“There is no more powerful institution in society than business. The business of business should not be about money; it should be about responsibility. It should be about public good, not private greed” -Anita Roddick.

By now, companies are well aware that to stay ahead and appeal to a wider reach of customers, they need to do beyond just providing exceptional services and products.

They need to care about social issues as well.

It may be argued that in a chaotic world such as business, there are few moments you can spare for things other than work. However, studies have shown that organizations that have managed to do so are far more successful. That alone is a testament to how corporate social responsibility is well worth the effort. In fact, studies have shown that employees who volunteer through work feel so much better about their employer.

As an employer, it is your responsibility to look for CSR activities in the Philippines that will create, develop or strengthen bonds within your organization. Whether you wish to dedicate a day for employee volunteering opportunities or develop a long-standing relationship with a nonprofit, the fact that you are already making a difference can create a positive ripple effect on your employees. As a result, your employees will feel more involved in making a significant change, motivating them to work better for your organization.

So, if you wish to create a corporate social responsibility program for your company, below are some tips to get you started:

a.) Find the right cause

Motivate your employees to make a positive impact or change by identifying a cause that they are passionate about. That said, reach out to them and gauge their interest. Conduct surveys and discuss issues that are important to them and their colleagues. Send pulse surveys to gather and understand their motivations and charitable interests. This is an especially wise move as a large organization as this is a quick way to determine a common interest among your employees. However, if you feel like you are struggling to find the right match, look for organizations that assist companies in finding and pairing up with the right cause.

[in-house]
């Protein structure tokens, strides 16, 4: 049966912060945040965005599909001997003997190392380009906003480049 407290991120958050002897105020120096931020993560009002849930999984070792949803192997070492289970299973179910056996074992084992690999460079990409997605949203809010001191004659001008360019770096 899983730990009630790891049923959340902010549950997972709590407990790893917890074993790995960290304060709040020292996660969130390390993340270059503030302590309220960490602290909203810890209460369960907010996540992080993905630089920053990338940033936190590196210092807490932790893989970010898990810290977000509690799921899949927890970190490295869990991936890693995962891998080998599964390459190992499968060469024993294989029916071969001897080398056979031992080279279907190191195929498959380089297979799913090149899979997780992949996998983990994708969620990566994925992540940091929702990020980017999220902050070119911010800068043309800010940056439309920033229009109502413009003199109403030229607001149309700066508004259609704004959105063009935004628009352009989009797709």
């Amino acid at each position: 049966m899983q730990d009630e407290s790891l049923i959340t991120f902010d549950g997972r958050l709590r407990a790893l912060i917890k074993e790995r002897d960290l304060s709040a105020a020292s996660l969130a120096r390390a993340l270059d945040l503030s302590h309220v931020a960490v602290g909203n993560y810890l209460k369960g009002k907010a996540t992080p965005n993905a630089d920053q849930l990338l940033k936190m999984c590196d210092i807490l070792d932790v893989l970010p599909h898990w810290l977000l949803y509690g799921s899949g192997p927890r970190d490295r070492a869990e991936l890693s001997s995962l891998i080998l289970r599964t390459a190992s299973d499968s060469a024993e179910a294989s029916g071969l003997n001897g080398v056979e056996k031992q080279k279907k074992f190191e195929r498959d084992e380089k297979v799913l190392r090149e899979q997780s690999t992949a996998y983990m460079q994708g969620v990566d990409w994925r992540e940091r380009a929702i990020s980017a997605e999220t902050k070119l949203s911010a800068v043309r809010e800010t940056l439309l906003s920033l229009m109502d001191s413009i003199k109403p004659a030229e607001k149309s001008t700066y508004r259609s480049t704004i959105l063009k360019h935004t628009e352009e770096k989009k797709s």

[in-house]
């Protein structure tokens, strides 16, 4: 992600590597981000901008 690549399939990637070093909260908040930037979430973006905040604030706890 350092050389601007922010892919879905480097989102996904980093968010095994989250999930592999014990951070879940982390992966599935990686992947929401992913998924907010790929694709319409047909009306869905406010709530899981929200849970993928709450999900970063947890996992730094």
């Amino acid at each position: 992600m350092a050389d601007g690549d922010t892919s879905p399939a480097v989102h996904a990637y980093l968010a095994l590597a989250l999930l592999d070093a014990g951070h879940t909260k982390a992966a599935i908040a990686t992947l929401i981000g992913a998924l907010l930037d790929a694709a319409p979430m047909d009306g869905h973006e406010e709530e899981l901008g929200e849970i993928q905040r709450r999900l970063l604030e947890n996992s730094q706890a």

b.) Dedicate days for volunteering

After you have identified a cause, ensure your employees can work on it by giving them time to make a difference. Create opportunities for this by allowing them time off for scenarios such as:

* Volunteering at a local food bank

* Organizing a company bake or garage sale and donating the proceeds

* Cleaning up a beach, park, highway, or other public areas

* Joining a charity run or walk

* Staffing a charity-sponsored event or performance (decorating, setting up, collecting tickets, cleaning up)

Know that volunteering does not have to be done as a group. While team effort is great, some employees may feel passionate about different things. In this case, employees working on a particular cause may require travel or time commitments that are not possible for everyone. As an employer, the ball is then in your court to offer paid time off so that they can volunteer and contribute to causes that they find important to them.

c.) Respond to local events

Disasters create urgent community needs and opportunities to help. Your organization should quickly make an effort to respond whenever help is needed, such as cleanups after a typhoon, earthquake, or other natural disasters. Respond to these events meaningfully by using the resources at your disposal.

d.) Present skills-based micro-volunteering opportunities

In lieu of monetary donations or volunteering physical labor, your employees can offer their expertise. They may have a unique set of skills that can significantly aid charitable causes that may need a good website design, content writing, research and analyses, social media marketing, content writing, and so much more. Rather than donating time or money, your employees can instead lend their specific set of skills in small time chunks at their convenience or on days you have designated.

e.) Host in-office volunteering opportunities

Make volunteering easier and more convenient for your employees by doing it where they work. Organizing off-site events may be difficult logistically, and doing it in the office may seem much easier and more accessible. That said, host a charity drive for needed items such as shoes, books, or clothing or design cards or holiday messages for people in the hospital or nursing home. Not only are these in-office opportunities simple to set up, but they are also easier to join and highly visible to your employees.

f.) Match their donations

Employees are more inclined to donate if they know that their contributions will be matched by the organization. Aside from that, they will also feel that the company they work for values the same things they do.

g.) Share your story

Make your charitable contributions known, and make them public. Do not hide the good you have done from the world. Document employee volunteering events and in-office contests on your company’s social media profile. Apart from creating goodwill outside the office, it showcases the effort made by your employees. As a result, they will feel proud of their workplace, making them more receptive to contributing to good causes in the future.